Mixed Methods Critique

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The use of mixed methods is currently increasing in social science research since it emphasizes methodological pluralism, and provides a broader and more credible understanding of the research problem than the use of a single method (Tashakkori and Teddlie 2010). However, mixing methods for no good reason other than the sake of it can produce disjointed and unfocussed research, and can severely test the capabilities of researchers. I raise some cautionary issues in this paper by critiquing the methodology in the journal article titled “Researching men: the politics and possibilities of a qualitative mixed-methods approach” published by Meth and McClymont (2011).

Meth and McClymont (2011) explores the possibility and politics of using qualitative mixed methods approach in researching men. The methods employed in the study include focus group discussion, one-on-one interview, archival method (diary), visual methods, and evaluation interview. I deduced these methods from the data sources highlighted in the article (page 911) since the authors failed to explicitly highlight the various methods that make up their mixed methods. More importantly, I discuss a number of problems associated with their methodological choices.

First, the authors were not clear in revealing the purpose and focus of the paper. Researchers engaging in mixed methods research need to have a clear sense of the logic and purpose of their approach. A clear focus ultimately underpins a practical strategy not only for choosing and deploying a particular mix of methods, but also for linking their data analytically (Mason, 2006). Were the authors interested in revealing the possibility of researching men using mixed methods (page 910)? Or were they actually developing a mixed method framework for researching men (page 910)? Or were they exploring the various ways in which men are subjected to violence (page 911)? Inexplicit research focus complicates methodological issues since ‘mixed methods’ is in itself a complex method. As a consequence, I found it difficult to identify and integrate the various methods and their justification to understand the entire paper.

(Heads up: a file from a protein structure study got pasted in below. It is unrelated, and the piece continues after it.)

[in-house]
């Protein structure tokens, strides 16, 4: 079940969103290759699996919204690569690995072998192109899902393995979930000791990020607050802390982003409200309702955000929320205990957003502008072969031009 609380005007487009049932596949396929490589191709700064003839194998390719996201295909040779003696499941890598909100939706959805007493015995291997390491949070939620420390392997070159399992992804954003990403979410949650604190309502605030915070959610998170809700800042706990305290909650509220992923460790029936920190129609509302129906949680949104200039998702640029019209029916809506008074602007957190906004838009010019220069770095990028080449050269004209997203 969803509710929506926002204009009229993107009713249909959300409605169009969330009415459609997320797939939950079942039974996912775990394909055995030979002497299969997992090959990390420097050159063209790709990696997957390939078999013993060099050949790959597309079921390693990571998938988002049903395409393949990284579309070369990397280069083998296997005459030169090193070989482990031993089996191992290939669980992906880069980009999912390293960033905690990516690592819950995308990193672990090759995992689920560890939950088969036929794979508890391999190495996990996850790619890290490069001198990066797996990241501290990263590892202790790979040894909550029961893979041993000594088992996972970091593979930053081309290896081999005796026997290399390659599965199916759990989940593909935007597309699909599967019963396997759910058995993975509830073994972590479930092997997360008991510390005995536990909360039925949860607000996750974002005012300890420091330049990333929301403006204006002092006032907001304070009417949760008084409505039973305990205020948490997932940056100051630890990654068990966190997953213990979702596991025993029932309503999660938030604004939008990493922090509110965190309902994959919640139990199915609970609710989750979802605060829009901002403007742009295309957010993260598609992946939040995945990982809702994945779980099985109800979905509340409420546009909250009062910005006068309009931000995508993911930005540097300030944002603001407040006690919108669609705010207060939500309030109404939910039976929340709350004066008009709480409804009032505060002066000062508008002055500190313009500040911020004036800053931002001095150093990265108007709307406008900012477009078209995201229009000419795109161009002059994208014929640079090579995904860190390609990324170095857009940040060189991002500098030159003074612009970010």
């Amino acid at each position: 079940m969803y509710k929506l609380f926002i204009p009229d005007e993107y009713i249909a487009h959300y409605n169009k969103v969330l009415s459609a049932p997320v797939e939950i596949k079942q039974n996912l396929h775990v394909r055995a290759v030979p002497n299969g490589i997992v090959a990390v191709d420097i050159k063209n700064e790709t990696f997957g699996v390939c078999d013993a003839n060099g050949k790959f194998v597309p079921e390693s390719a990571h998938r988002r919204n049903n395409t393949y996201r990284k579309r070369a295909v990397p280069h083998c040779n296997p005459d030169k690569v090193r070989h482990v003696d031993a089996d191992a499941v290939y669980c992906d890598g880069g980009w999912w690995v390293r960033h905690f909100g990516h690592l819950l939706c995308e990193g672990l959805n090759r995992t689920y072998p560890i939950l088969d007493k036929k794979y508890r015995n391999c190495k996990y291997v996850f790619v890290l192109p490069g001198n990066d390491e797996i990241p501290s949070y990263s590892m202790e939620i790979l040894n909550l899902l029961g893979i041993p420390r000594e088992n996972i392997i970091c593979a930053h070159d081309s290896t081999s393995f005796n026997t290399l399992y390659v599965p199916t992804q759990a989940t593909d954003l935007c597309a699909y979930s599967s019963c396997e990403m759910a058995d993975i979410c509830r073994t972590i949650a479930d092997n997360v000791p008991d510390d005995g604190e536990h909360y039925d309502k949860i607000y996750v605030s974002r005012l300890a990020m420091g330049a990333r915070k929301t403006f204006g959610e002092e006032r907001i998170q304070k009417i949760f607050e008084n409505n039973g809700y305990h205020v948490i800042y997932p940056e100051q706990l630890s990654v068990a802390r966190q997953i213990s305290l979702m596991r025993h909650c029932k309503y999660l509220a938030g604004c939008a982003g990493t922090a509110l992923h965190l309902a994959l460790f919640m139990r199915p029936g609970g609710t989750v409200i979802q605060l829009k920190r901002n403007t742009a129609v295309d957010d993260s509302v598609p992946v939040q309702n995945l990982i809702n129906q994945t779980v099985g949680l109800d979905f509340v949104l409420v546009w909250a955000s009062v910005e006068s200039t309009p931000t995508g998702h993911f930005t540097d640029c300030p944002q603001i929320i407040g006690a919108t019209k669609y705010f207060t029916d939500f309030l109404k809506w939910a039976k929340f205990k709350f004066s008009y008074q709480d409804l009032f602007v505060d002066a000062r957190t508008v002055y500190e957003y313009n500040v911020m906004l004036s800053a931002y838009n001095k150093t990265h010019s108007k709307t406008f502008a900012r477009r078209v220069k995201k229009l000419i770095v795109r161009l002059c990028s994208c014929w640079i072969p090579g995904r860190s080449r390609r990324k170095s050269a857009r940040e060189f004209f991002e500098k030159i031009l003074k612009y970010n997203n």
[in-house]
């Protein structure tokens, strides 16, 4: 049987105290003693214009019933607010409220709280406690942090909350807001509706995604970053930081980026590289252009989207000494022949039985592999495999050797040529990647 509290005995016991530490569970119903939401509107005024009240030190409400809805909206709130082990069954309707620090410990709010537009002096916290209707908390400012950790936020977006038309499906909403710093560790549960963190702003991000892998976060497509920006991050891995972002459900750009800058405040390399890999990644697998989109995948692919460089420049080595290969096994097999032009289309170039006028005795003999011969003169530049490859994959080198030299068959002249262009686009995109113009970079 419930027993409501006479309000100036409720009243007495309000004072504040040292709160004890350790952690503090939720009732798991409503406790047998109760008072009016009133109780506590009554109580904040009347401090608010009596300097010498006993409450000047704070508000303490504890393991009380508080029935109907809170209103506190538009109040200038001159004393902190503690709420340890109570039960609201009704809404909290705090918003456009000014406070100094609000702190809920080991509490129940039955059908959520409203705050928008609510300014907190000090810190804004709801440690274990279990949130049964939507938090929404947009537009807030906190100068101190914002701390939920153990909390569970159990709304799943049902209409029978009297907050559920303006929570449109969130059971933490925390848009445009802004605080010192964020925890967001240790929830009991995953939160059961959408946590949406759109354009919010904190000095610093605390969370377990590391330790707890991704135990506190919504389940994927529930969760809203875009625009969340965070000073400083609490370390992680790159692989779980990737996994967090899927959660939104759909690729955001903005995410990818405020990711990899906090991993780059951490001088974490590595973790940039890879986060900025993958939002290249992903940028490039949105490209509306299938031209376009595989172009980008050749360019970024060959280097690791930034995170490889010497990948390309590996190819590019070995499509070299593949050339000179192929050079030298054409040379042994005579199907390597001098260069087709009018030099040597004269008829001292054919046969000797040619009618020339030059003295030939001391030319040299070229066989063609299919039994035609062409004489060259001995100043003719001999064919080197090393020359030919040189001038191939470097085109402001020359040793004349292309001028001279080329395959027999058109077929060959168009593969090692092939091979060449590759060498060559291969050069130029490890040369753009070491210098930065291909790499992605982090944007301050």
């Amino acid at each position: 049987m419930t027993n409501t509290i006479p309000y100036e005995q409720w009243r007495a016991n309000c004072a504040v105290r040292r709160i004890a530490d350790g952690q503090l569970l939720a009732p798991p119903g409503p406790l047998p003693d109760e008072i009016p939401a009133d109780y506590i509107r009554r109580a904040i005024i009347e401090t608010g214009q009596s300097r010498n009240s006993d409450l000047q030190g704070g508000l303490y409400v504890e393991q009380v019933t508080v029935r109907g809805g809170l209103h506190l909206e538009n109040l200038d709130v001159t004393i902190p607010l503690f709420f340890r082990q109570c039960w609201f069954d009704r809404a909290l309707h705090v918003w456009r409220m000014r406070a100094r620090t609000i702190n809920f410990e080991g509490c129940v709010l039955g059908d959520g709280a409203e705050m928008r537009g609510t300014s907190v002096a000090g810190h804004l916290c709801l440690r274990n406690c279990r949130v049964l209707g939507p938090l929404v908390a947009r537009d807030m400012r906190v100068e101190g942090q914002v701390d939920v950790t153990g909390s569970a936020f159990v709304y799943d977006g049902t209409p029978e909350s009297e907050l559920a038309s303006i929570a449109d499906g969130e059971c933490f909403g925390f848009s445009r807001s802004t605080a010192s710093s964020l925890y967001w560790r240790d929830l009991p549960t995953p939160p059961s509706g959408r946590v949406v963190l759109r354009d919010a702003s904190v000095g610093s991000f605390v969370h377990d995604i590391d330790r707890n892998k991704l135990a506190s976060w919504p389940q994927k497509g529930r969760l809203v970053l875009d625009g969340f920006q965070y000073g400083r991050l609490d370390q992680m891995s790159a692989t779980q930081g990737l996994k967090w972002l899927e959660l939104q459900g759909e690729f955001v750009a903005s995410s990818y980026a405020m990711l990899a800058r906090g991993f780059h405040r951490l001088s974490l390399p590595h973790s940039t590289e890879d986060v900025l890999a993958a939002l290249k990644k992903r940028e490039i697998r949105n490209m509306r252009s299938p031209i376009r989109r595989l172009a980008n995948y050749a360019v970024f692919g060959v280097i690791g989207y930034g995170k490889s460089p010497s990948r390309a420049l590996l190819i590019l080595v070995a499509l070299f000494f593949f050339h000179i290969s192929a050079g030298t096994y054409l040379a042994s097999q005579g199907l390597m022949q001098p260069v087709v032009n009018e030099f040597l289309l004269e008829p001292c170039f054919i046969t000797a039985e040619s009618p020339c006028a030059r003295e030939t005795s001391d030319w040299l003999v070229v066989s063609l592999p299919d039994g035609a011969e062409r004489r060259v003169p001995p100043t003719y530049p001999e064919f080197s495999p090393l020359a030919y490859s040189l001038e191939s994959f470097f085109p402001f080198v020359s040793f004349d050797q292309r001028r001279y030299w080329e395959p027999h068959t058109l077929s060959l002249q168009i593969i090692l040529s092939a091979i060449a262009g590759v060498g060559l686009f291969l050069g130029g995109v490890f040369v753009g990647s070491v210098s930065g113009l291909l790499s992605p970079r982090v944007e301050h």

To expand on the methodological complications inherent in the paper, the authors confuse mixed methods with repeat research. For instance, in explaining why they were able to get a research participant to reveal sensitive information, Meth and McClymont (2011) wrote: This transformation of disclosure illustrate the intrinsic value of repeat research and the varying benefits (and limitation) of each method, with each offering a particular space for knowledge production to take place (page 917) Deducing from the quote, repeat research is used in place of mixed methods. However, there is a distinction between repeat research and mixed methods. Repeat research is an ambiguous term. It may refer to the use of a single research method repeatedly, perhaps at different places or even the same place. It may also refer to triangulation of methods, which involves the use of more than one method to address a single research question (Spicer cited in Seale, 2012). There is little room for ambiguity when using mixed method because the method is in itself complex.

Questions of methodological rigor arise in the paper. The authors did not actually describe the specific methods that make up their mixed methods research. They clearly described what ‘mixed methods’ are in the context of their research (page 911) but failed to describe the focus group discussion, interviews, visual methods and documentary evidence they used. Meth and McClymont (2011) assume that by using these methods in their research, readers will grasp what they really are. However, in methodological approaches, there is a big difference between describing what methods a researcher chooses to use, and explaining how the chosen methods are used. Also, researchers are obliged to justify their choices of methods. The justification for mixed...
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